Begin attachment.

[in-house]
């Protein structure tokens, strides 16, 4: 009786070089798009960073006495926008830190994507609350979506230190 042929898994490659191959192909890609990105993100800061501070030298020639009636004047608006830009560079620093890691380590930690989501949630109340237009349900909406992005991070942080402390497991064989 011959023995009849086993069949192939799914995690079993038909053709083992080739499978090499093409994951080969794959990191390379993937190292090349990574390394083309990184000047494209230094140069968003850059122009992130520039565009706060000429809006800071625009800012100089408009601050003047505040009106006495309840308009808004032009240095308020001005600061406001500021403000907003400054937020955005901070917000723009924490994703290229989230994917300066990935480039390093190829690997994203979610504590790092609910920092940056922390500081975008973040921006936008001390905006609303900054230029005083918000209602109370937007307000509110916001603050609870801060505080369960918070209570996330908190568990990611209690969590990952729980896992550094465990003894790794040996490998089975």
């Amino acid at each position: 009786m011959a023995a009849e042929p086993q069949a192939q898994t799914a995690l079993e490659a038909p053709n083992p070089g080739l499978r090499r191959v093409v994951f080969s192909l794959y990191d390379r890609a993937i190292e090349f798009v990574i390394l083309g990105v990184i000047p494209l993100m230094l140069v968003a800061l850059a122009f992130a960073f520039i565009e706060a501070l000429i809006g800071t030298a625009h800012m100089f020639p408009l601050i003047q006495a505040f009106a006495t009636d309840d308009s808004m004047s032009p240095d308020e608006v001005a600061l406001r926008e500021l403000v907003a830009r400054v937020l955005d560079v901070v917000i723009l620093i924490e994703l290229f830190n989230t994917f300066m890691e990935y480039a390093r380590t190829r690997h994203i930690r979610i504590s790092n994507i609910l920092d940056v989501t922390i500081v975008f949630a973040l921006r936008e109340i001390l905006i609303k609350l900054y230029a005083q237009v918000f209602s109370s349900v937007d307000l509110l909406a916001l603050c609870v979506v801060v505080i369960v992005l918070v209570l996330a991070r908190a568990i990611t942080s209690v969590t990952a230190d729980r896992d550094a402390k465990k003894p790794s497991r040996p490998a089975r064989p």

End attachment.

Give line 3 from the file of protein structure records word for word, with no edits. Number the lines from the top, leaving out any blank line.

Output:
């Amino acid at each position: 009786m011959a023995a009849e042929p086993q069949a192939q898994t799914a995690l079993e490659a038909p053709n083992p070089g080739l499978r090499r191959v093409v994951f080969s192909l794959y990191d390379r890609a993937i190292e090349f798009v990574i390394l083309g990105v990184i000047p494209l993100m230094l140069v968003a800061l850059a122009f992130a960073f520039i565009e706060a501070l000429i809006g800071t030298a625009h800012m100089f020639p408009l601050i003047q006495a505040f009106a006495t009636d309840d308009s808004m004047s032009p240095d308020e608006v001005a600061l406001r926008e500021l403000v907003a830009r400054v937020l955005d560079v901070v917000i723009l620093i924490e994703l290229f830190n989230t994917f300066m890691e990935y480039a390093r380590t190829r690997h994203i930690r979610i504590s790092n994507i609910l920092d940056v989501t922390i500081v975008f949630a973040l921006r936008e109340i001390l905006i609303k609350l900054y230029a005083q237009v918000f209602s109370s349900v937007d307000l509110l909406a916001l603050c609870v979506v801060v505080i369960v992005l918070v209570l996330a991070r908190a568990i990611t942080s209690v969590t990952a230190d729980r896992d550094a402390k465990k003894p790794s497991r040996p490998a089975r064989p």